Cancer support group started in 1998
By Lori Schneider
A final meeting of the breast cancer support group called AfterReach took place Tuesday, Oct. 12 at Marly’s Restaurant in New London.
The club formed 17 years ago, following a conversation between breast cancer survivors Mona Klug, Ginny Pharr and Diane Rudy.
At that time, Klug was a few years into her recovery, and she no longer cared to drive to St. Elizabeth’s Hospital in Appleton for support group meetings.
“When you are having emotional upheavals like you do when you are fighting and then surviving cancer, convenience is a very comforting thing,” Klug said.
As the new support group grew in numbers, she inquired about a space to meet within the hospital. A room was available, and AfterReach found a home.
Klug, Pharr and many group members expressed that they appreciate and hold dear the relationships forged through the years by sharing sensitive and personal matters with others.
Pharr said that she always came away from support meetings having learned something.
Klug credits Pharr’s words by stating that the entire group kept a lookout for and shared the latest cancer research and treatment information. She and Pharr agree that the treatments have changed dramatically.
“Many called it the slash and burn treatment back when I had my surgery,” Pharr said. She said that the treatment was to remove the breast and apply radiation. “There was hardly anything else they knew to do.”
“In the world today, prescription drugs are used for some cancer treatments,” Klug added. “It demonstrates just how far some of the research has come.”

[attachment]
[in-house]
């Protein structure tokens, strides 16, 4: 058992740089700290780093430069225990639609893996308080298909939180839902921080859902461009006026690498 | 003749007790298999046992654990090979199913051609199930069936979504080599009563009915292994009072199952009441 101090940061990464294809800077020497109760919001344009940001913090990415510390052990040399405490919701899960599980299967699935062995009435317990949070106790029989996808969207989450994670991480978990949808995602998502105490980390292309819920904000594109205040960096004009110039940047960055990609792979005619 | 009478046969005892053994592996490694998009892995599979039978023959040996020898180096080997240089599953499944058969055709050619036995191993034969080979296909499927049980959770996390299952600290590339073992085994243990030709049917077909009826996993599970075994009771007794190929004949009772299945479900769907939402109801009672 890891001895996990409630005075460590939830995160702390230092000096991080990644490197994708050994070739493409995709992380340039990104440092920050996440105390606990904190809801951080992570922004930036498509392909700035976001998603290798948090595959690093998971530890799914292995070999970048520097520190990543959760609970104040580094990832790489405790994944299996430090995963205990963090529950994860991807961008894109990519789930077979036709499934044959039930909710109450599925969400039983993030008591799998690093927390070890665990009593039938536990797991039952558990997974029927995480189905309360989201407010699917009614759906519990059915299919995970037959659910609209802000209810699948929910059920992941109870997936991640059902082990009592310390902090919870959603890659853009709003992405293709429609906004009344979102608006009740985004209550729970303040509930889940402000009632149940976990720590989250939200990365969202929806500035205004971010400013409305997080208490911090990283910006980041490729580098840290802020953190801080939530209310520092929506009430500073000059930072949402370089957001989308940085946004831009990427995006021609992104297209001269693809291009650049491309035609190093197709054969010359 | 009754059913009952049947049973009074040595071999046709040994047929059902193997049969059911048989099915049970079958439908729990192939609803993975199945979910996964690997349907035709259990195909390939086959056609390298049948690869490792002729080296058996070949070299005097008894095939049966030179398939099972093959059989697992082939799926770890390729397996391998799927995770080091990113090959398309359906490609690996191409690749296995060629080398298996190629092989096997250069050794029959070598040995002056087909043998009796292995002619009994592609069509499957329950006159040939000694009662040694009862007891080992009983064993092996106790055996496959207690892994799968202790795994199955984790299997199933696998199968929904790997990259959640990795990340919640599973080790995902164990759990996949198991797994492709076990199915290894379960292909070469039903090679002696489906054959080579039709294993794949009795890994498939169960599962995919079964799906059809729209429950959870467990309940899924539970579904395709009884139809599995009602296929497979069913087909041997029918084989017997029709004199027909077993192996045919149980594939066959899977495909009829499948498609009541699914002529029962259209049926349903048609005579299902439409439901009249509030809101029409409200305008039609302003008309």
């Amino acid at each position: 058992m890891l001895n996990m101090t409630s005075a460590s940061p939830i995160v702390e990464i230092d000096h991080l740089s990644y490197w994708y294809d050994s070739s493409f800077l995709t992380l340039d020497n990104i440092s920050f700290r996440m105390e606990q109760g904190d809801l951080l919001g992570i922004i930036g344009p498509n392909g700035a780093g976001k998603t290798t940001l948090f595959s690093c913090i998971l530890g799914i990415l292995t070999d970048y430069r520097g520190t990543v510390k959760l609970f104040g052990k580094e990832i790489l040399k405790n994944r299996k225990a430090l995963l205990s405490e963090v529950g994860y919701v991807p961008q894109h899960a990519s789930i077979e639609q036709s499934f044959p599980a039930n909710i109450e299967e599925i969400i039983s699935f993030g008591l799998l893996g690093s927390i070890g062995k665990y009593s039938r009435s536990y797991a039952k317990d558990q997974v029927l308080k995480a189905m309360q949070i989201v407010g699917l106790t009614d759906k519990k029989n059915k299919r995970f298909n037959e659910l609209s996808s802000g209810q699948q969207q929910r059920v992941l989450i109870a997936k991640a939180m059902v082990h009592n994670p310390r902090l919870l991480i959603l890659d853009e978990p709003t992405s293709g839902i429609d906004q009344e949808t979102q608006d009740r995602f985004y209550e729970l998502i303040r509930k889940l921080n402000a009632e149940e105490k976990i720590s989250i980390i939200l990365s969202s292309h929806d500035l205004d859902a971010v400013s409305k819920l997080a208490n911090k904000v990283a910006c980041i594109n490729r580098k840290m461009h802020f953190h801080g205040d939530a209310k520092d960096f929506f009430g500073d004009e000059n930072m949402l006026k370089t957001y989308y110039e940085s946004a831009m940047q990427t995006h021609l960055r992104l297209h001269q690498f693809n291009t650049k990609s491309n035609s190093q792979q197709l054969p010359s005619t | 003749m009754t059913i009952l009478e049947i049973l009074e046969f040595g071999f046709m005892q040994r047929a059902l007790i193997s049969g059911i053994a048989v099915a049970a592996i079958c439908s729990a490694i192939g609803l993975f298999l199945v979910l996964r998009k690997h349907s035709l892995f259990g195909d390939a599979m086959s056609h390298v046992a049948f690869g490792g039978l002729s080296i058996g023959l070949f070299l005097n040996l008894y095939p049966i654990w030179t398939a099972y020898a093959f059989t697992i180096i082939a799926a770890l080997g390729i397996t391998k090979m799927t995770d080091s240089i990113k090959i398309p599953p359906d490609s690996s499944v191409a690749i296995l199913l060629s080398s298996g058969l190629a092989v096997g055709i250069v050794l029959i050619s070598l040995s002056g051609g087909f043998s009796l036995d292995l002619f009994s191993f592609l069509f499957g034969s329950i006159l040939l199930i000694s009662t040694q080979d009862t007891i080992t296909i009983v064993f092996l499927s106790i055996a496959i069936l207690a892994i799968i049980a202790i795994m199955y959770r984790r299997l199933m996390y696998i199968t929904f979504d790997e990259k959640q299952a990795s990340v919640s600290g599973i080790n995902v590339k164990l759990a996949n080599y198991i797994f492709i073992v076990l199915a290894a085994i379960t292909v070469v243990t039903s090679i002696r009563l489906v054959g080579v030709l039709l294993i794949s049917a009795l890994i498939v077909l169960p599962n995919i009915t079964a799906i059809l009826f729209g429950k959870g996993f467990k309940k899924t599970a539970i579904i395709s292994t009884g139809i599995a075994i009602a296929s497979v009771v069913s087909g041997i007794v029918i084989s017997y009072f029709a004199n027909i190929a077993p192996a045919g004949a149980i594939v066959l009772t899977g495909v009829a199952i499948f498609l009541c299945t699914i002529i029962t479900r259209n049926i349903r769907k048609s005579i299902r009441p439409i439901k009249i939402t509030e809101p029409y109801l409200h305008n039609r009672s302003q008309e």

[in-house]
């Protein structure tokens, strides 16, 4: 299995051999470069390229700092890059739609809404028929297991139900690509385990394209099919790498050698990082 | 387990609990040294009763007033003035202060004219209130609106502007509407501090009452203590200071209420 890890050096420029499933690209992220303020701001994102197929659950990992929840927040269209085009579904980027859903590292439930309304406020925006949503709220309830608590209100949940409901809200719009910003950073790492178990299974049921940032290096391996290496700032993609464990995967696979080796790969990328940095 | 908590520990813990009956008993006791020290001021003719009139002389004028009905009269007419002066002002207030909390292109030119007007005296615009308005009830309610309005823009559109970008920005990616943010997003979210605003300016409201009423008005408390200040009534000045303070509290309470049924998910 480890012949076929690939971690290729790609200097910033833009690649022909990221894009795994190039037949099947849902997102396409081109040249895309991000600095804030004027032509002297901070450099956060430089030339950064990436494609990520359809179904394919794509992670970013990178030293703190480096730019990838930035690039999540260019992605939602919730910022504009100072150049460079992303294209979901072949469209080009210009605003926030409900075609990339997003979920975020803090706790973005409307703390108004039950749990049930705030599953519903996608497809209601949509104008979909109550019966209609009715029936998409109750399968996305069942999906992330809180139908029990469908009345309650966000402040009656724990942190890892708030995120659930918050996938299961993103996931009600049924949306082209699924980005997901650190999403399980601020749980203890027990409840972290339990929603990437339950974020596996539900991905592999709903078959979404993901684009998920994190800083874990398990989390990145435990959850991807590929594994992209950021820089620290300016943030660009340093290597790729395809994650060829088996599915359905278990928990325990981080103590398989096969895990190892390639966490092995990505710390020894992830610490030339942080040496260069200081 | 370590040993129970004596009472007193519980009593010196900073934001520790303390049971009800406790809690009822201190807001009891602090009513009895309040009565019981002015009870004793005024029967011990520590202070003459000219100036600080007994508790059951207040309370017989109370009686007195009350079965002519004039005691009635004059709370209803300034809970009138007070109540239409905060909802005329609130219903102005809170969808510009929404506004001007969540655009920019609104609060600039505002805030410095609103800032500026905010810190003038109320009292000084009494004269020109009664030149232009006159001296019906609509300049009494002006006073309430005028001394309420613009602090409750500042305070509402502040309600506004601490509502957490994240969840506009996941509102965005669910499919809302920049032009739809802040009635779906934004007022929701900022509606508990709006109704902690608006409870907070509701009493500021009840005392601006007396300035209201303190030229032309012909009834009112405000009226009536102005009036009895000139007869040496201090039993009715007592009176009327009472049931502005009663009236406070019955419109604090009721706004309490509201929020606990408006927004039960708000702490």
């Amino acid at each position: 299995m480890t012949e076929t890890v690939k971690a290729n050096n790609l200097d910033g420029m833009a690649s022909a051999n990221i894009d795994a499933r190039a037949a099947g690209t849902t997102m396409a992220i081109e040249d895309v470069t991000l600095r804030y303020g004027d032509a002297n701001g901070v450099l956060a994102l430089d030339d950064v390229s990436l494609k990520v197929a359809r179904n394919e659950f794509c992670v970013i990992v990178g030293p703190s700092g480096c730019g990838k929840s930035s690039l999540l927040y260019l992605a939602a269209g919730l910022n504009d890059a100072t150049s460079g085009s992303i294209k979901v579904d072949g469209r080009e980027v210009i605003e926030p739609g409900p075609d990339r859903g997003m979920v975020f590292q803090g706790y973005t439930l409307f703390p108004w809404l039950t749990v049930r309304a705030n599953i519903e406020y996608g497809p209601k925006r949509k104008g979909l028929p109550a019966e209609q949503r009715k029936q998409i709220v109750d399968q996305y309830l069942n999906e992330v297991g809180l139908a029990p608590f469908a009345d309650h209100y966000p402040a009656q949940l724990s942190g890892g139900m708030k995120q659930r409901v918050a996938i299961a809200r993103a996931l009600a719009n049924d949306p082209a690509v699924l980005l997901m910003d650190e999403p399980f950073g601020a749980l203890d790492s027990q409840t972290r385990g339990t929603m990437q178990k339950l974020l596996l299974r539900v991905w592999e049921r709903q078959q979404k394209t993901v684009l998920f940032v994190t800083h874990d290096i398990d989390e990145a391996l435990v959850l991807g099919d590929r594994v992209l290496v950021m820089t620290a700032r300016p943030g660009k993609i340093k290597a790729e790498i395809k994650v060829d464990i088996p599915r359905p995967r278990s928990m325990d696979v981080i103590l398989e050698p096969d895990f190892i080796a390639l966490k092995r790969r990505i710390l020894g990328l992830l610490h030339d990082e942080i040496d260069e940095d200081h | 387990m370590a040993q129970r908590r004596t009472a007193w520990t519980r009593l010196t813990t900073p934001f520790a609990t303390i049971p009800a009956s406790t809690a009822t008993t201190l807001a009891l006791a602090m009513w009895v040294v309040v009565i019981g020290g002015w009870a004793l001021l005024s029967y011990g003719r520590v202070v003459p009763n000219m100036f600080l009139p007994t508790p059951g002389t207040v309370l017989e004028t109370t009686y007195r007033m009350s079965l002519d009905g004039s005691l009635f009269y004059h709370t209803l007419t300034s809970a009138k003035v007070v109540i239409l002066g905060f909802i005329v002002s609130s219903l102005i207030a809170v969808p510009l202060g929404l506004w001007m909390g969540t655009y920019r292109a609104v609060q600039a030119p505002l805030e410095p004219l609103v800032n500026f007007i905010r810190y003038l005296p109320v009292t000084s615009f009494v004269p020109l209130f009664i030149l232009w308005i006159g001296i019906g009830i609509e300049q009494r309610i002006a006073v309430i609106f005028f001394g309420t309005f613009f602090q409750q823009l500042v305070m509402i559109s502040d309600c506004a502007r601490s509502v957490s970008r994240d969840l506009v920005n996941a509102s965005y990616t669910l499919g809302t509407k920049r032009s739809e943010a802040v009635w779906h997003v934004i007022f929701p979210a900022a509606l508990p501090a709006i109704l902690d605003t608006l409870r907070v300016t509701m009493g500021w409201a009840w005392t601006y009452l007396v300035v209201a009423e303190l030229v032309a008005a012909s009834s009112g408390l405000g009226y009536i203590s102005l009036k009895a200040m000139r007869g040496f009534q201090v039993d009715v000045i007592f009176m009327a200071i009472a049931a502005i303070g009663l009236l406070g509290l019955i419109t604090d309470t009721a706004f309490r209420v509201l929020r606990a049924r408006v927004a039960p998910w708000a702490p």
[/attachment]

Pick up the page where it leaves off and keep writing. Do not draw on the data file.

During the final meeting, another breast cancer survivor, Jane Witczak, suggested everyone keep the spirit of the AfterReach group alive by being the eyes and ears of breast cancer survivors.
“I think keeping each other informed is very important, especially when it comes to new information about cancer research,” Witczak said.
AfterReach member Kathy Grove said that the AfterReach Relay for Life team would continue to walk the track each year.
“I have a rummage every year and donate to Relay for Life,” Grove said. “That won’t change. The team is committed to helping with research.”
Pharr shared that through the years, many support group members who lost their lives to cancer were in their 30s and early 40s.
“It seems like the women are getting cancer at a much earlier age. There has to be a reason,” she said.
A monetary collection at the final meeting will help to support the New London Health Care Foundation.
“The AfterReach group has been ongoing with contributions to the foundation since its inception,” Klug said. “They did a wonderful job with the cancer treatment room here in New London’s hospital. The Healthcare Foundation is working on the hospital’s emergency care entrance. This again is a very necessary part of our hospital and all support is appreciated.”
As a final note, Klug said that she would continue to be an advocate for self-examinations. She wished everyone good health, and said she will miss the camaraderie.